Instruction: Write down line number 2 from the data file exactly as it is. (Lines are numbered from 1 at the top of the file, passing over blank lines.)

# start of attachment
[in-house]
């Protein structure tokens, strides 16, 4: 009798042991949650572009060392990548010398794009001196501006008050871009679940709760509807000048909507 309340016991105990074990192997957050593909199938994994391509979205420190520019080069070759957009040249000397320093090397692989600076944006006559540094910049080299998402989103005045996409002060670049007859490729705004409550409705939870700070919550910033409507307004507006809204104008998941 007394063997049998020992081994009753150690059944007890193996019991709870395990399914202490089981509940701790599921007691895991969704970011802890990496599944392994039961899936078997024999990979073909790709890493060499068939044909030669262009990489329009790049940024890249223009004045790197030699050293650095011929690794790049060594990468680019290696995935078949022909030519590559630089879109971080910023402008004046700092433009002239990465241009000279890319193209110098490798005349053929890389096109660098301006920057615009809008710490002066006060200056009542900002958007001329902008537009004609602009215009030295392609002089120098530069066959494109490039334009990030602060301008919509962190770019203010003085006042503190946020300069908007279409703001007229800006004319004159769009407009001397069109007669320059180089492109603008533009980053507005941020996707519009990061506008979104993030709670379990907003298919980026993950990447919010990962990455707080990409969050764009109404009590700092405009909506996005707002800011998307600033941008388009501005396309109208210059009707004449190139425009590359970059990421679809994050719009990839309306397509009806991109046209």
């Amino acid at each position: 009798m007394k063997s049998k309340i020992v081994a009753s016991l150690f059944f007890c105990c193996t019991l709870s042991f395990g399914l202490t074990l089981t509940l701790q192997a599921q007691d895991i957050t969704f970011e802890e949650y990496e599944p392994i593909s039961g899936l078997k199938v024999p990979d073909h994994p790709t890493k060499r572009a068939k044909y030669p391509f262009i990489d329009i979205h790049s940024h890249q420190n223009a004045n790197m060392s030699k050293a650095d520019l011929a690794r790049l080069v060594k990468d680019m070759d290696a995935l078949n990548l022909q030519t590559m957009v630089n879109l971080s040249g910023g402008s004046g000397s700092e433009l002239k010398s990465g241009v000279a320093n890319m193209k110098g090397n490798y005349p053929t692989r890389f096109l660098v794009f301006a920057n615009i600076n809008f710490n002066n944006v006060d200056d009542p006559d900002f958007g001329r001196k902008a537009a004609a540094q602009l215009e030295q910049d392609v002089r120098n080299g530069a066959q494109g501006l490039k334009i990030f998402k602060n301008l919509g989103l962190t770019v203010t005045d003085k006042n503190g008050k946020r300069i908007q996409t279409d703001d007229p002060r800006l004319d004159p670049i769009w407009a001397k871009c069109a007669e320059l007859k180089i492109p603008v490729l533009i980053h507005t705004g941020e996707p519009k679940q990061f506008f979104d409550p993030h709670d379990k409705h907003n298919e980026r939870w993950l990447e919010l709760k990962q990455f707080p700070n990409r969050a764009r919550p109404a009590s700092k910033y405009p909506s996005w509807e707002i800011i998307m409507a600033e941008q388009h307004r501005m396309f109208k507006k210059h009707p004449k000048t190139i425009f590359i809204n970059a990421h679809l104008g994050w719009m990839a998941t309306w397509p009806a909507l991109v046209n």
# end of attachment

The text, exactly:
């Protein structure tokens, strides 16, 4: 009798042991949650572009060392990548010398794009001196501006008050871009679940709760509807000048909507 309340016991105990074990192997957050593909199938994994391509979205420190520019080069070759957009040249000397320093090397692989600076944006006559540094910049080299998402989103005045996409002060670049007859490729705004409550409705939870700070919550910033409507307004507006809204104008998941 007394063997049998020992081994009753150690059944007890193996019991709870395990399914202490089981509940701790599921007691895991969704970011802890990496599944392994039961899936078997024999990979073909790709890493060499068939044909030669262009990489329009790049940024890249223009004045790197030699050293650095011929690794790049060594990468680019290696995935078949022909030519590559630089879109971080910023402008004046700092433009002239990465241009000279890319193209110098490798005349053929890389096109660098301006920057615009809008710490002066006060200056009542900002958007001329902008537009004609602009215009030295392609002089120098530069066959494109490039334009990030602060301008919509962190770019203010003085006042503190946020300069908007279409703001007229800006004319004159769009407009001397069109007669320059180089492109603008533009980053507005941020996707519009990061506008979104993030709670379990907003298919980026993950990447919010990962990455707080990409969050764009109404009590700092405009909506996005707002800011998307600033941008388009501005396309109208210059009707004449190139425009590359970059990421679809994050719009990839309306397509009806991109046209």